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Indonesia Chisels Mining Contracts

The Indonesian government has managed to win another dispute in the country’s mining sector and thus get more tax revenue from international mining companies. After eight caustic months during which mines withheld operations, companies Freeport McMoRan and Newmont have both consented to pay a 7.5 percent levy on mineral exports. As a result, production in the country can now resume and many laid-off workers can go back to work.

For Indonesia, the renewed output means making up for billions in lost revenue. Yet, the ongoing changes in the political circles can likely deter future investments and not only in mining. Freeport and Newmont used to have long-running contracts with Indonesian authorities that guaranteed their investments and stable regulatory environment free from political interference and expropriation.

When the government announced a 20-percent export duty at the beginning of this year that would go up to 60 percent in two years’ time, both companies invoked their contracts, stopped exports and asked the government to rethink. Newmont put especially lot of pressure on Jakarta whilst proclaiming force majeure at its Batu Hijau mine and launching international arbitration a month later. Jakarta responded by blaming the company for having “undermined the sense of justice of the Indonesian people” and for “failing to value Indonesian soil, the birthplace of Indonesia’s ancestors”. The government even threatened Newmont to revoke its mining license.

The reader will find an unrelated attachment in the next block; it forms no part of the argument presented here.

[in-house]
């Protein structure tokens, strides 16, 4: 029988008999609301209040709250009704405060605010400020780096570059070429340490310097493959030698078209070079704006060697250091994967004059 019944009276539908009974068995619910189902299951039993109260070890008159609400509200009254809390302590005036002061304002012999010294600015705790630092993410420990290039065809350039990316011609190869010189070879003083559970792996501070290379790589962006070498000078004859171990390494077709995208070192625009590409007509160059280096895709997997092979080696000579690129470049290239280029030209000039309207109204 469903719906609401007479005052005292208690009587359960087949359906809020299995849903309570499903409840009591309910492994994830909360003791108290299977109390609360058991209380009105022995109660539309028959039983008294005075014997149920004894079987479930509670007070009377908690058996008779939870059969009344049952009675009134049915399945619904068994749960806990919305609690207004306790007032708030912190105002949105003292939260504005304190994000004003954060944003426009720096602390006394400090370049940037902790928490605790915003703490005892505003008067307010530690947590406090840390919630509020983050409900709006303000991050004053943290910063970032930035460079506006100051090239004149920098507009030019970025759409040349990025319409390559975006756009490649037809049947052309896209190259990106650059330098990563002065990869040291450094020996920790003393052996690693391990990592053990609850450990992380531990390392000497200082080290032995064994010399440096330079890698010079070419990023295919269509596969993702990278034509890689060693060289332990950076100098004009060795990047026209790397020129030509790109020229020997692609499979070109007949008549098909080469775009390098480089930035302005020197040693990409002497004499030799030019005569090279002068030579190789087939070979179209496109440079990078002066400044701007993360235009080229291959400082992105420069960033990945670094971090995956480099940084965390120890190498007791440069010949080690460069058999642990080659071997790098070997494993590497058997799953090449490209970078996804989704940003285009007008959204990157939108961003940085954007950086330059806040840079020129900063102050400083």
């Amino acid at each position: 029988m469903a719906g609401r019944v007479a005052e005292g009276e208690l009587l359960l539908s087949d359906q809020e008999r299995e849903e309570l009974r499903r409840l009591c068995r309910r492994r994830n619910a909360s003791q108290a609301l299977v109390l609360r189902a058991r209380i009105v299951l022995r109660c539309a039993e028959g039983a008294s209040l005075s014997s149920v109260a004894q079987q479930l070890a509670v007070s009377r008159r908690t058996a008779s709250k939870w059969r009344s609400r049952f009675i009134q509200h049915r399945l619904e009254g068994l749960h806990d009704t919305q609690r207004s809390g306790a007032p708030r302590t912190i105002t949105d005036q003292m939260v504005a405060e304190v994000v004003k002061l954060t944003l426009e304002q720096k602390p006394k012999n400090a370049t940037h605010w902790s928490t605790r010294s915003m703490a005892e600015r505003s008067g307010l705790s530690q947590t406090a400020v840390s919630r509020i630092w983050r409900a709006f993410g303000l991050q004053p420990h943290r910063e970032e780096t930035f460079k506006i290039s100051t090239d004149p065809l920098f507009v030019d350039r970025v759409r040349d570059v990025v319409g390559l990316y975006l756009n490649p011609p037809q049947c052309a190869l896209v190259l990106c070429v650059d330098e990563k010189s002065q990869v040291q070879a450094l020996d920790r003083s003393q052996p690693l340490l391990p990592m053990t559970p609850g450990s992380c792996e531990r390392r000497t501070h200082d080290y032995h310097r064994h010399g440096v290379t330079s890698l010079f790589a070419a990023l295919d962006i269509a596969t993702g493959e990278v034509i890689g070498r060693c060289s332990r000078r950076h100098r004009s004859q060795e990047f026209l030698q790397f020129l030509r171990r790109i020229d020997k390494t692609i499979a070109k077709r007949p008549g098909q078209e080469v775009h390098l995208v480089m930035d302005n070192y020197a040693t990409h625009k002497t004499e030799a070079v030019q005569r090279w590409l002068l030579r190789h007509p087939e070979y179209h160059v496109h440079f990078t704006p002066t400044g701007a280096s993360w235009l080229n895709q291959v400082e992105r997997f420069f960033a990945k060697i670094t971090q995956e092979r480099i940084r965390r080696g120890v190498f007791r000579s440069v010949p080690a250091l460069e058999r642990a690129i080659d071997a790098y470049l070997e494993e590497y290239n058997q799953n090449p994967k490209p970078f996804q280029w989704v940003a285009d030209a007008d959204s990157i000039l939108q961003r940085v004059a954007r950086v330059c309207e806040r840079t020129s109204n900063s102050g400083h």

Both firms have agreed to start financing the construction of smelters for processing raw ores into metals – Freeport promised 115 million USD while Newmont is to contribute with 25 million USD. Indonesia’s smelting is thoroughly uneconomical due to unfitting geography, poor infrastructure and excess capacity overseas. Despite these minuses, the country’s government insists on developing mineral industry for political reasons even at the cost of violating mining contracts. While Jakarta does not seem to mind chiselling business deals, foreign investors have started to avoid Indonesia’s mining sector more and more.

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